Eluned Morgan MS, Minister for Health and Social Services
Today is international Rare Disease Day. This statement provides an update about the progress being made to improve services for people living with rare diseases in Wales.
A rare disease is defined as a condition, which affects fewer than one in 2,000 people. It is currently estimated there are more than 7,000 rare diseases, with new conditions being identified as research continues. Although rare diseases are individually rare, they are collectively common, with one in 17 people being affected by a rare disease at some point in their lives.
People with a rare disease and their families can face a lifetime of complex care and it can also have a huge impact on someone’s education, financial stability, mobility, and mental health.
The Wales Rare Disease Action plan was published last June. It sets out a clear framework for improving services and highlights the significant progress we have made within services. It describes how we will deliver the key priorities in the UK Rare Diseases Framework, published in 2021, and creates a vision for the future to address health inequalities, improve the quality and availability of care, and improve the lives of people living with rare diseases.
Our New Treatment Fund, which was introduced in 2017, has sped up access to new and innovative treatments for many rare diseases, including cystic fibrosis, Fabry disease, Gaucher disease and Batten disease.
The Genomics Precision Medicine Strategy for Wales was published in July 2017. This was followed by significant investment, which allowed expansion of testing by the All Wales Medical Genomics Service (AWMGS) and the ongoing success of the Wales Infant and Children’s Genome Service (WINGS) project.
We published the new Genomics Delivery Plan for Wales in December, which builds on the work of the first genomics strategy and ensures that Wales can deliver our vision of working together to harness the potential of genomics to improve the health, wellbeing and prosperity of the people of Wales. It focuses on four priority areas:
- Helping people get faster diagnosis,
- Improving awareness amongst health professionals,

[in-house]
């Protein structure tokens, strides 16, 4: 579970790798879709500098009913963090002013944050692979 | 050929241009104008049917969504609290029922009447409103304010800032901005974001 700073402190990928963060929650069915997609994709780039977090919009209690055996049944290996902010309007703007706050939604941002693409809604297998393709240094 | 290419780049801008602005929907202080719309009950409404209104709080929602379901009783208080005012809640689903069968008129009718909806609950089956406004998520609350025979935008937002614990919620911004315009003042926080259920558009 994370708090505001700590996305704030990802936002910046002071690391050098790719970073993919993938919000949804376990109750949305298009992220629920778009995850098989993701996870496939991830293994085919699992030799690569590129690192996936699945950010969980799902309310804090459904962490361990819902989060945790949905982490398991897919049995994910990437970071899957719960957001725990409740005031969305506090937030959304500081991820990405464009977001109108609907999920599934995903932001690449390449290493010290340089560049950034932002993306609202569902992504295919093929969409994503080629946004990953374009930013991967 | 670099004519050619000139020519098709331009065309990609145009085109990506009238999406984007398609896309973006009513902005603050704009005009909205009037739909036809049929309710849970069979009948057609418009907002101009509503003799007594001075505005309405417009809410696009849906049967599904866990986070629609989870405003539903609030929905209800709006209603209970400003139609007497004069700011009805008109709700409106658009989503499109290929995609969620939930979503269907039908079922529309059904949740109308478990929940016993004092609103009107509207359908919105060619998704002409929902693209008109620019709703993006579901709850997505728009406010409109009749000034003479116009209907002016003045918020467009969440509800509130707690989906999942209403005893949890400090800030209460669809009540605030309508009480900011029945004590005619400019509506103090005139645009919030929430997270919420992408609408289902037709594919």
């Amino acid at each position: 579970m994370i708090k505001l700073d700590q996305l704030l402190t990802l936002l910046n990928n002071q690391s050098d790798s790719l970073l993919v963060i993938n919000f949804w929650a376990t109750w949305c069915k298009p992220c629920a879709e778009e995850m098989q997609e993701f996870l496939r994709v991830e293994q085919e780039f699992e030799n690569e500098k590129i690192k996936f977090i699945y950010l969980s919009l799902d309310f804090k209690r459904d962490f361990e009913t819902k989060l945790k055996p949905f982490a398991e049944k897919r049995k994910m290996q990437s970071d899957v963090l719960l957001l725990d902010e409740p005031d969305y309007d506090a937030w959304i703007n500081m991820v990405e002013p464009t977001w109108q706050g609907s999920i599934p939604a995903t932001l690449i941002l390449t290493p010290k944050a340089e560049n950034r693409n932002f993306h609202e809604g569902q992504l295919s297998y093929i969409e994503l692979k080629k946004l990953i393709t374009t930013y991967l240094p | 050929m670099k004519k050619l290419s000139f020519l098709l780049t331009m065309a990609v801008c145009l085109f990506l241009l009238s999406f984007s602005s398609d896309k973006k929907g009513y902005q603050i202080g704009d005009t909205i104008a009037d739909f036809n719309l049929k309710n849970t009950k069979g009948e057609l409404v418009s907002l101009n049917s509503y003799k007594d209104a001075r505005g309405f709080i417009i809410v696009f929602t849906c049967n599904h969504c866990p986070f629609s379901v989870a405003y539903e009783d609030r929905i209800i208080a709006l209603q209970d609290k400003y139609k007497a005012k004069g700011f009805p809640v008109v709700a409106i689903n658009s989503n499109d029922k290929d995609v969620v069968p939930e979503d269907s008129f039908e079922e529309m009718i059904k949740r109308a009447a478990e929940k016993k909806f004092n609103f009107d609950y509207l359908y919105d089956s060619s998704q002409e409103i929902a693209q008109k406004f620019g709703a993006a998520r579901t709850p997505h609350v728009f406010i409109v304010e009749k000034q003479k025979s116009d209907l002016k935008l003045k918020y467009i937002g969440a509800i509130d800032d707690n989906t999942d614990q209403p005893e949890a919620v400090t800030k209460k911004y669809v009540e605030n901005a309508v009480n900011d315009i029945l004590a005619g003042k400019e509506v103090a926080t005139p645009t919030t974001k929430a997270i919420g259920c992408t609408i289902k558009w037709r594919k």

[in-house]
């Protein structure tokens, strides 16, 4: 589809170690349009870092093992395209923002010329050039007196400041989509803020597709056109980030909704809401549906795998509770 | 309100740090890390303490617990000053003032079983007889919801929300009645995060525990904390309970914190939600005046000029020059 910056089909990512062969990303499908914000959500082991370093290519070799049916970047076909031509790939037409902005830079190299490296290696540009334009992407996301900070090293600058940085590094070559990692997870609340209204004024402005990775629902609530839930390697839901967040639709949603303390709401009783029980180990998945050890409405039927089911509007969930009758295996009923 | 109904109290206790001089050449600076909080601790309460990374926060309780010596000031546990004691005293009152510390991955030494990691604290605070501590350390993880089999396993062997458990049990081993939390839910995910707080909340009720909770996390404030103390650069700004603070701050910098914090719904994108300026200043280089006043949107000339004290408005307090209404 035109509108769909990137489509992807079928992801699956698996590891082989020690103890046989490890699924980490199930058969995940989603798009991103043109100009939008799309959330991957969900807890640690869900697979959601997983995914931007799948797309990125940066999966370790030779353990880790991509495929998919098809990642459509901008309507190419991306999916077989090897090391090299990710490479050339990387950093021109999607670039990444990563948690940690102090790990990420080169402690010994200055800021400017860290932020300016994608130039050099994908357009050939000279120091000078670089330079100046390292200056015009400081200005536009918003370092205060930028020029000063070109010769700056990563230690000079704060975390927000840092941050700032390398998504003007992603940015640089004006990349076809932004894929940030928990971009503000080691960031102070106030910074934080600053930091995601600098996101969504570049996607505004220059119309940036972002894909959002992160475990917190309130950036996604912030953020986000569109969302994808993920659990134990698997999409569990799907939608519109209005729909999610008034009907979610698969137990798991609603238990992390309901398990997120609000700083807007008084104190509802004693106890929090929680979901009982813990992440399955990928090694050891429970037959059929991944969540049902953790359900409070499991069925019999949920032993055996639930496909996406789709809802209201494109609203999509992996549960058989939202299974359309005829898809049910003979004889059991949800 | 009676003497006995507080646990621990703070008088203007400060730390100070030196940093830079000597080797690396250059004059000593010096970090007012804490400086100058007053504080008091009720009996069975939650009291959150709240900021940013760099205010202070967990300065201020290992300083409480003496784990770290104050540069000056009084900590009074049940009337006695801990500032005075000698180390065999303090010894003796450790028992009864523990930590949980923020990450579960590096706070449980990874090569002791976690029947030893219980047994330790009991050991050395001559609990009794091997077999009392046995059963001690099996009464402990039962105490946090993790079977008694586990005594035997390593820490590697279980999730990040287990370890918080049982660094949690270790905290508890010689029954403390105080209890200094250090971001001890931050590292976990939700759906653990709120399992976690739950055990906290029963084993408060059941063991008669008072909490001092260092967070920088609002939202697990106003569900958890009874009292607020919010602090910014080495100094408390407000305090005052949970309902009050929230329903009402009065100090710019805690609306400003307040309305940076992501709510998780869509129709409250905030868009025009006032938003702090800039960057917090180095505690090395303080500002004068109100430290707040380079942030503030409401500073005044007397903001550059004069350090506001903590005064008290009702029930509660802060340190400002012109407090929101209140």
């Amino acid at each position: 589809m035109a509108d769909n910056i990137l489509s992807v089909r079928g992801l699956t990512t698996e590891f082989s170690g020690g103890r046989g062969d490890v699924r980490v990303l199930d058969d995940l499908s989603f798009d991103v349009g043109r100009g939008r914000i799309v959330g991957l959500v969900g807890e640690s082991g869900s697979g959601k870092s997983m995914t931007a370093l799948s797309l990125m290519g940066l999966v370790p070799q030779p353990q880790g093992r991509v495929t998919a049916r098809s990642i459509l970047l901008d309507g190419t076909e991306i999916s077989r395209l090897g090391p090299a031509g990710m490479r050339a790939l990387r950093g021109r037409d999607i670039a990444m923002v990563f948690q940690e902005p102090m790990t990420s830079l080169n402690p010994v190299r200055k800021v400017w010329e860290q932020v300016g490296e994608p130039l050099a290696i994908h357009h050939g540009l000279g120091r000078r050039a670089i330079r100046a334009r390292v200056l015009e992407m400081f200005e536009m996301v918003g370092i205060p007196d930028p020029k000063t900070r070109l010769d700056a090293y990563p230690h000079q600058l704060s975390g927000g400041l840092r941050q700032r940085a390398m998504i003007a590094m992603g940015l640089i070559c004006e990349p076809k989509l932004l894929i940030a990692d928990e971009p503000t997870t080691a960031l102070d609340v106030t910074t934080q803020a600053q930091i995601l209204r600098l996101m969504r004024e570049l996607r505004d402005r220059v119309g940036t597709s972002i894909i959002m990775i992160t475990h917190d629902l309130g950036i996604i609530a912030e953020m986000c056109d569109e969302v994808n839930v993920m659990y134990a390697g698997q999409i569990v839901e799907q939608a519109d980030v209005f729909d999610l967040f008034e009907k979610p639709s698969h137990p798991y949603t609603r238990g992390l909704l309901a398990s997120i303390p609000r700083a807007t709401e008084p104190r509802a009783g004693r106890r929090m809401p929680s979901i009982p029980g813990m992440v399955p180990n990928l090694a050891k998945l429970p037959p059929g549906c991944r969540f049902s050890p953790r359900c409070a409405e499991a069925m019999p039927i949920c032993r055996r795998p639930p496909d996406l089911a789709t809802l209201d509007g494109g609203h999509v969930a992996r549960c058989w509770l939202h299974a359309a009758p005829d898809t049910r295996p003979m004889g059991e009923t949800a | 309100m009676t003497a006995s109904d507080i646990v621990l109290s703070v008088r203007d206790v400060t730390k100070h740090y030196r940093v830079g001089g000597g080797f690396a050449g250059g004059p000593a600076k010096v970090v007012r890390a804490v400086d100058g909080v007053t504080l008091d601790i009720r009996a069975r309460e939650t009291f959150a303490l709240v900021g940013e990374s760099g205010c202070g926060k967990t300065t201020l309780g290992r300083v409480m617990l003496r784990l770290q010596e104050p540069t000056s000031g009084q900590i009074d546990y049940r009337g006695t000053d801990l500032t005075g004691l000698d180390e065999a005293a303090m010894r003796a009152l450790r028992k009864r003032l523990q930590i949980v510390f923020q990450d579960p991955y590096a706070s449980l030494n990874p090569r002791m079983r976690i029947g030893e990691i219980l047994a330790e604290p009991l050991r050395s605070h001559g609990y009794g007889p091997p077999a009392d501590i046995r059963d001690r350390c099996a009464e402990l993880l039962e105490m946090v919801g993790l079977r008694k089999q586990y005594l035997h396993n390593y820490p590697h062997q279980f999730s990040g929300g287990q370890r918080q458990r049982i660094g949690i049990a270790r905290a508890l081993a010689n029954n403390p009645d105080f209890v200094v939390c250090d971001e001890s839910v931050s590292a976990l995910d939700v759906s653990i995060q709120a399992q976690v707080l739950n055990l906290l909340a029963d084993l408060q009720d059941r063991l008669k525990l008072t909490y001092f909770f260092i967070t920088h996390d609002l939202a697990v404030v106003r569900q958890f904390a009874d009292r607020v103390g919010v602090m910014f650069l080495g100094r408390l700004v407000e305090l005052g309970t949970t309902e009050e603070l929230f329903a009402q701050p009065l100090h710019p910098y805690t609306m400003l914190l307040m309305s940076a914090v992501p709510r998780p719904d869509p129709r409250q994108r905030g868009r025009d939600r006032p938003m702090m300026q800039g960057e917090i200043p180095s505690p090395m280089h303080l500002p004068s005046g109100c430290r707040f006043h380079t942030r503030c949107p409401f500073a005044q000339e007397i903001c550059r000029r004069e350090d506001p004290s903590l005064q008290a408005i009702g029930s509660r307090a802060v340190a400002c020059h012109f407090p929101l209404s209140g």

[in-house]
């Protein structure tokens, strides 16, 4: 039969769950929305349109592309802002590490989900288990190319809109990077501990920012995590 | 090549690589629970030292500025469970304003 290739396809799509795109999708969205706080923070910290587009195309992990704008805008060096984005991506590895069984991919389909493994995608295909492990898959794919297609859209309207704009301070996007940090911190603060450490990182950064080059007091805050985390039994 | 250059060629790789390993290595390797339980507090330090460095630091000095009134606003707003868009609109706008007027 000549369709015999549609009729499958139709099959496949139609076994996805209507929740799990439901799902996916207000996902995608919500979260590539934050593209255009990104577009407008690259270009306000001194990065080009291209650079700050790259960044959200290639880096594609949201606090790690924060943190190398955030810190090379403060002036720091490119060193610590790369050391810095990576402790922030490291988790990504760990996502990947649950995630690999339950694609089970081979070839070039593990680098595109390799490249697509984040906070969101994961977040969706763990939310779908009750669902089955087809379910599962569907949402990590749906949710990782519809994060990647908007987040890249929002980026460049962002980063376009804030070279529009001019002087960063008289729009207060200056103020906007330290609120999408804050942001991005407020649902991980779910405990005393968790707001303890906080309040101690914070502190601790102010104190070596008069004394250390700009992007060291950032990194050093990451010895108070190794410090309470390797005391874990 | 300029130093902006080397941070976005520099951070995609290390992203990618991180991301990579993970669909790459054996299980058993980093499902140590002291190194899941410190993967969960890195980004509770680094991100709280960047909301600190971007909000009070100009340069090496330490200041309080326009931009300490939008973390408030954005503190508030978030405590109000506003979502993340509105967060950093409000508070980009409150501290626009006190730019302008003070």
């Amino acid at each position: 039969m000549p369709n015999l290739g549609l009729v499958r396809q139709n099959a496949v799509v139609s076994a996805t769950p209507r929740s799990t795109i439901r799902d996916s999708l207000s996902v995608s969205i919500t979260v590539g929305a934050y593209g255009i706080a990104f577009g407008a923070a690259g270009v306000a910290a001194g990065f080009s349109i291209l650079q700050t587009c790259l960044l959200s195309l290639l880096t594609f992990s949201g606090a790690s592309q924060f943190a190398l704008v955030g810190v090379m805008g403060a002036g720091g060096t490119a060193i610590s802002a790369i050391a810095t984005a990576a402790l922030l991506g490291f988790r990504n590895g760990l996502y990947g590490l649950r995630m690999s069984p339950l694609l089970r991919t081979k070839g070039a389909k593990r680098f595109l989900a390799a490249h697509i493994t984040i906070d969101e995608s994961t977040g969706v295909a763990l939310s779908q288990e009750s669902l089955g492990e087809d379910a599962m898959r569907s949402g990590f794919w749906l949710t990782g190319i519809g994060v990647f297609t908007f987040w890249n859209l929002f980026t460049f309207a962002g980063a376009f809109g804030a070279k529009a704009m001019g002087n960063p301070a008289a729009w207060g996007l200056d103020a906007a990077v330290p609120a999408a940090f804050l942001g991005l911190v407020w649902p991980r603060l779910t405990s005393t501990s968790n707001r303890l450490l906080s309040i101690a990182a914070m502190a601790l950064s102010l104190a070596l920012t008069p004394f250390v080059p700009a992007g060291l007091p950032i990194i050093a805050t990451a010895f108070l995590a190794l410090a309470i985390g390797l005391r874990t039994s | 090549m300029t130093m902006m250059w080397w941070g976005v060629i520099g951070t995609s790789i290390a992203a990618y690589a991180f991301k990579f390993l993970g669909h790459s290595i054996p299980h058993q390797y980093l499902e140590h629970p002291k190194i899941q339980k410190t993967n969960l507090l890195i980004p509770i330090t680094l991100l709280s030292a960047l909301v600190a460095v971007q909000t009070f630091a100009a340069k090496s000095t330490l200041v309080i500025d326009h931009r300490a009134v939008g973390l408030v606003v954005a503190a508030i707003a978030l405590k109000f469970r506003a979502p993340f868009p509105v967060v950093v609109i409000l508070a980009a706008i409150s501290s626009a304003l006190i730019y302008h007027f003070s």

- Better care co-ordination
- Improving access to specialist care, treatments and medicines.
Wales is the first UK nation to offer genome genetic testing to very ill children and is the first nation to appoint a national clinical lead and an NHS programme manager to support the implementation of the Welsh plan.
I am pleased we were able to identify funding to establish a Syndrome Without a Name (SWAN) clinic in Cardiff, which sees people from across Wales. It brings hope and reassurance to families, offering access to specialists and cutting-edge investigation. The clinic also gives families an opportunity to connect with other families who understand the unique challenges they face.
Every GP surgery in Wales could have up to 450 people with a rare disease on their patient list. The Rare Disease Implementation Group are collaborating with HEIW and Medics 4 Rare Disease to run a webinar for primary care on 2 March, to help GPs to improve their confidence in supporting people with rare diseases.
I’m also pleased to announce the development of Care and respond, a new app centred on building strong informed networks around an individual. Users can share their health profile – called a passport – with others, including the emergency services and are able to set up a local support group who can help them in an emergency. The passport can be securely shared with health services by the user, raising awareness of medical conditions that may be rare or complex and often time-critical to support clinical decision making. The app has been developed in Wales by Science and Engineering Applications Ltd in collaboration with various patient groups and the NHS, with grant funding from the Welsh Government. This is an example of what can be achieved through the collaboration we call for in our new Innovation strategy, Wales Innovates, launched yesterday.
Research into rare diseases is critical to speed up diagnosis and improve treatments and care. It can provide valuable insights into the causes and progression, not only of the diseases themselves, but of more common conditions. A programme of work is being undertaken through Health and Care Research Wales with UK partners to create a more efficient research delivery; more diverse and accessible research and to embed research into the NHS: UK Government sets out bold vision for the future of clinical research delivery | Health Care Research Wales
I’m very grateful for the commitment of everyone involved in improving services and for the support provided to all those with rare disease in Wales.
To recognise the need to raise awareness of rare diseases, we have joined the global chain of lights and the Welsh Government’s Cathays Park building will be lit up this evening #LightUpForRare.